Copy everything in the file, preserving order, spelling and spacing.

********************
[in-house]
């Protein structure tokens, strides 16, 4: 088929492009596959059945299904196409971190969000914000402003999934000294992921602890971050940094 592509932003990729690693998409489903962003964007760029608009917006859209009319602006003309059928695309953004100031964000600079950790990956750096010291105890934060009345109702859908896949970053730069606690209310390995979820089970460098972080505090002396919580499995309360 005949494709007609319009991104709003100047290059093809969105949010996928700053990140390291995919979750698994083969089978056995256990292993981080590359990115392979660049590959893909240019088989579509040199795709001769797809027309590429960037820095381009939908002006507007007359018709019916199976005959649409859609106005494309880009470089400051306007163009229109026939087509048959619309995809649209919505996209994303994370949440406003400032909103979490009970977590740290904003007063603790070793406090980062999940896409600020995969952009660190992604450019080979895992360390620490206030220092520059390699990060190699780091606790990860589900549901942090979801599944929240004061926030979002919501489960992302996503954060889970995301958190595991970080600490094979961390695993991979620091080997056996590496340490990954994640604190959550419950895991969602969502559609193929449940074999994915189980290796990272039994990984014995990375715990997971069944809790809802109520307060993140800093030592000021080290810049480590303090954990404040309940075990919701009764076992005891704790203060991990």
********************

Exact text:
[in-house]
């Protein structure tokens, strides 16, 4: 088929492009596959059945299904196409971190969000914000402003999934000294992921602890971050940094 592509932003990729690693998409489903962003964007760029608009917006859209009319602006003309059928695309953004100031964000600079950790990956750096010291105890934060009345109702859908896949970053730069606690209310390995979820089970460098972080505090002396919580499995309360 005949494709007609319009991104709003100047290059093809969105949010996928700053990140390291995919979750698994083969089978056995256990292993981080590359990115392979660049590959893909240019088989579509040199795709001769797809027309590429960037820095381009939908002006507007007359018709019916199976005959649409859609106005494309880009470089400051306007163009229109026939087509048959619309995809649209919505996209994303994370949440406003400032909103979490009970977590740290904003007063603790070793406090980062999940896409600020995969952009660190992604450019080979895992360390620490206030220092520059390699990060190699780091606790990860589900549901942090979801599944929240004061926030979002919501489960992302996503954060889970995301958190595991970080600490094979961390695993991979620091080997056996590496340490990954994640604190959550419950895991969602969502559609193929449940074999994915189980290796990272039994990984014995990375715990997971069944809790809802109520307060993140800093030592000021080290810049480590303090954990404040309940075990919701009764076992005891704790203060991990």